The premise behind the Separation of Powers is that when a
single person or group has a large amount of power, they can
become dangerous to citizens. The Separation of Power is a method
of removing the amount of power in any group's hands, making it
more difficult to abuse.
The US government has a partial Separation of Powers. It
distinguishes between three groups. The Executive, the
Legislative, and the Judicial. They are distinguished by the kind
of power they wield. The Legislative branch has the ability to
enact laws. The Executive branch has the ability to see those laws
enforced. The Judicial branch has the ability to decide the guilt
of a party, allowing punishment.
If a single group shared all three powers, they would have
unlimited power. They could specify any law, arresting the
'criminal', and then decide that they are guilty. Through the
Separation of Powers, though, no group can have more than one of
these powers. Only through the combined use of all three can the
government use force. By requiring the consent of all three
branches, it increases the likelihood that the government will not
initiate violent force.
There are many different ways to separate the powers of a
government. The US, for instance, requires those that declare war
to be different from those that execute the war. Only by combining
the two can a war be declared. Also, the Legislative branch is
further broken into two, each with separate responsibilities and
powers. By any number of possible separations, a government can be
made safer for its citizens. http://www.importanceofphilosophy.com/Index.html?http://Separation
of Powers http://www.ashbrook.org/publicat/books/separation.html
- 04:19pm Mar 8, 2002 EST (#271
"The US, for instance, requires those that declare war to be
different from those that execute the war."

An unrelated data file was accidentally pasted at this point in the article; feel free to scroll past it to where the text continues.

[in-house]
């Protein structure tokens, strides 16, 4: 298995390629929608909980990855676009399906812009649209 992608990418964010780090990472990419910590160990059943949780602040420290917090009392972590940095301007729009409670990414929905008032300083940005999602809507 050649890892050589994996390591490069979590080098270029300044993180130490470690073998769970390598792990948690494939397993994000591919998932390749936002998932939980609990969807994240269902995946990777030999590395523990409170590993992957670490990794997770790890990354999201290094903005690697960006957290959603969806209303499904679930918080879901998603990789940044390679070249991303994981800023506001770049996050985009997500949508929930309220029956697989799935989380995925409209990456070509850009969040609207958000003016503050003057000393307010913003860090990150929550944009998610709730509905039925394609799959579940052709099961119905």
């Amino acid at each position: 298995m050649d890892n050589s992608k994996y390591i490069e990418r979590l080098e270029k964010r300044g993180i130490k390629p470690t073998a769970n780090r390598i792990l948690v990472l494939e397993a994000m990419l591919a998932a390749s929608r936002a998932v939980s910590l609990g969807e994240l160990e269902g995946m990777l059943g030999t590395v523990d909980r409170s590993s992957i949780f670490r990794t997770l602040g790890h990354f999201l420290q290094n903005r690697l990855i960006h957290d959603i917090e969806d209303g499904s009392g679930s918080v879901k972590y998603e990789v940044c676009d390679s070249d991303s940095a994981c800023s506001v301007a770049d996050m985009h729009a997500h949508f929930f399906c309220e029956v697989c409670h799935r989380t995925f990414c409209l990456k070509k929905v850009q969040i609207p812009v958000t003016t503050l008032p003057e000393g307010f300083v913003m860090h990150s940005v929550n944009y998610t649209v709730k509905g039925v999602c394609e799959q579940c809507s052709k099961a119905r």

The US presidents found it pretty easy to proceed with military
attack on other nations:
1. They just lable it as a "military action" and not a war.
2. The legislators and the media are intimidated being labled as
unpatriotic once the fire starts.
3. The Supreme Court have never hold a President accountable for
any military actions. By the law, the President has up to 60 days
after the war begins to ask the Congress for approval. Any guess
just how many people can the US military machine kill in 60 days?
- 04:36pm Mar 8, 2002 EST (#272
"Technology has always found its greatest consumer in a
nation's war and defense efforts."
The generals just like to get and play with a new toys.
The Presidents just like to see their generals happy and
successful in leaving their marks on the Planet nowdays called a
The business just gets a double windfall - for producing the
bombs and for rebulding the damage. That's the greates innnovation.
The Media just like to entertain the audience showing the marvels
of high-tech weaponary.
The audience gets a "real-life" episodes of the "survival".
The pundits get the best opportunity to engage in a race for
extremism and jingoism.
Who can ask for anything more?